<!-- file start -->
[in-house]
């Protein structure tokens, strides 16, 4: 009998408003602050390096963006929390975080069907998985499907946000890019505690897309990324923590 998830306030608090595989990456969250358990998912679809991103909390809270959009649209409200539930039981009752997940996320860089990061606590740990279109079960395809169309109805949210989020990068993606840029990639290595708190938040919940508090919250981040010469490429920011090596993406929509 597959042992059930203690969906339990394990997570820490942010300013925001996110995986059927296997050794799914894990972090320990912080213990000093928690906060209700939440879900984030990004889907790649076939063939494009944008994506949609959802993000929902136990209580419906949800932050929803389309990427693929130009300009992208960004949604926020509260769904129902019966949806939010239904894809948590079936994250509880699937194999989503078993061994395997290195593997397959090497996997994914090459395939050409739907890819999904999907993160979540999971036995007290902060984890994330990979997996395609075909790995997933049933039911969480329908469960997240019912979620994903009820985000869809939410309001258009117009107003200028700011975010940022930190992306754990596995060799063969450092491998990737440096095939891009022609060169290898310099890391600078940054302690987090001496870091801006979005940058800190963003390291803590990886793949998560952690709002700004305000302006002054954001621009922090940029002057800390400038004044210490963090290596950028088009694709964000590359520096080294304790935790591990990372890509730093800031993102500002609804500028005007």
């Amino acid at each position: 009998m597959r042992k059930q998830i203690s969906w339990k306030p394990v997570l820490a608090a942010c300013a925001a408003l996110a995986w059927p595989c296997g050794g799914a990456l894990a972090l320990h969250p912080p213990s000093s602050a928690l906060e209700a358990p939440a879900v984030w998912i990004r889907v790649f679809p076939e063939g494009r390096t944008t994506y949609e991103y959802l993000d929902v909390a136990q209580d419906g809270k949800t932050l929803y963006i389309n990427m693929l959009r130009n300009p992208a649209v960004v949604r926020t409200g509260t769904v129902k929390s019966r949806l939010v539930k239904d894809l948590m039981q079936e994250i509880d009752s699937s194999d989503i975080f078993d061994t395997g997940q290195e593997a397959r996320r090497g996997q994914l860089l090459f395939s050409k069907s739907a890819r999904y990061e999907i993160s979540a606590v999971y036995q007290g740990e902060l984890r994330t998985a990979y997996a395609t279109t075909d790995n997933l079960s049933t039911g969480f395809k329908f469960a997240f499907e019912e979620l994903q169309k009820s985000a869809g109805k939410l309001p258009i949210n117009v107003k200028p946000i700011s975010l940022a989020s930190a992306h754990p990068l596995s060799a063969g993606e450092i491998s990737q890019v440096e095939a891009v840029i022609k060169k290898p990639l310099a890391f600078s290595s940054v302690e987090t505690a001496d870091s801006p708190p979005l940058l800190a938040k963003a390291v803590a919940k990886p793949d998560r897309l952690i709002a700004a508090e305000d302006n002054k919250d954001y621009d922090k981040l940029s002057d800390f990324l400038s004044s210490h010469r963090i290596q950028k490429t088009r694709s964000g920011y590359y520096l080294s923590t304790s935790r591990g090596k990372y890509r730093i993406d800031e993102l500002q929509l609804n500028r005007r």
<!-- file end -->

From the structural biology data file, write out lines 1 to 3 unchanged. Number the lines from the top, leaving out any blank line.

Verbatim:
[in-house]
């Protein structure tokens, strides 16, 4: 009998408003602050390096963006929390975080069907998985499907946000890019505690897309990324923590 998830306030608090595989990456969250358990998912679809991103909390809270959009649209409200539930039981009752997940996320860089990061606590740990279109079960395809169309109805949210989020990068993606840029990639290595708190938040919940508090919250981040010469490429920011090596993406929509 597959042992059930203690969906339990394990997570820490942010300013925001996110995986059927296997050794799914894990972090320990912080213990000093928690906060209700939440879900984030990004889907790649076939063939494009944008994506949609959802993000929902136990209580419906949800932050929803389309990427693929130009300009992208960004949604926020509260769904129902019966949806939010239904894809948590079936994250509880699937194999989503078993061994395997290195593997397959090497996997994914090459395939050409739907890819999904999907993160979540999971036995007290902060984890994330990979997996395609075909790995997933049933039911969480329908469960997240019912979620994903009820985000869809939410309001258009117009107003200028700011975010940022930190992306754990596995060799063969450092491998990737440096095939891009022609060169290898310099890391600078940054302690987090001496870091801006979005940058800190963003390291803590990886793949998560952690709002700004305000302006002054954001621009922090940029002057800390400038004044210490963090290596950028088009694709964000590359520096080294304790935790591990990372890509730093800031993102500002609804500028005007």
């Amino acid at each position: 009998m597959r042992k059930q998830i203690s969906w339990k306030p394990v997570l820490a608090a942010c300013a925001a408003l996110a995986w059927p595989c296997g050794g799914a990456l894990a972090l320990h969250p912080p213990s000093s602050a928690l906060e209700a358990p939440a879900v984030w998912i990004r889907v790649f679809p076939e063939g494009r390096t944008t994506y949609e991103y959802l993000d929902v909390a136990q209580d419906g809270k949800t932050l929803y963006i389309n990427m693929l959009r130009n300009p992208a649209v960004v949604r926020t409200g509260t769904v129902k929390s019966r949806l939010v539930k239904d894809l948590m039981q079936e994250i509880d009752s699937s194999d989503i975080f078993d061994t395997g997940q290195e593997a397959r996320r090497g996997q994914l860089l090459f395939s050409k069907s739907a890819r999904y990061e999907i993160s979540a606590v999971y036995q007290g740990e902060l984890r994330t998985a990979y997996a395609t279109t075909d790995n997933l079960s049933t039911g969480f395809k329908f469960a997240f499907e019912e979620l994903q169309k009820s985000a869809g109805k939410l309001p258009i949210n117009v107003k200028p946000i700011s975010l940022a989020s930190a992306h754990p990068l596995s060799a063969g993606e450092i491998s990737q890019v440096e095939a891009v840029i022609k060169k290898p990639l310099a890391f600078s290595s940054v302690e987090t505690a001496d870091s801006p708190p979005l940058l800190a938040k963003a390291v803590a919940k990886p793949d998560r897309l952690i709002a700004a508090e305000d302006n002054k919250d954001y621009d922090k981040l940029s002057d800390f990324l400038s004044s210490h010469r963090i290596q950028k490429t088009r694709s964000g920011y590359y520096l080294s923590t304790s935790r591990g090596k990372y890509r730093i993406d800031e993102l500002q929509l609804n500028r005007r």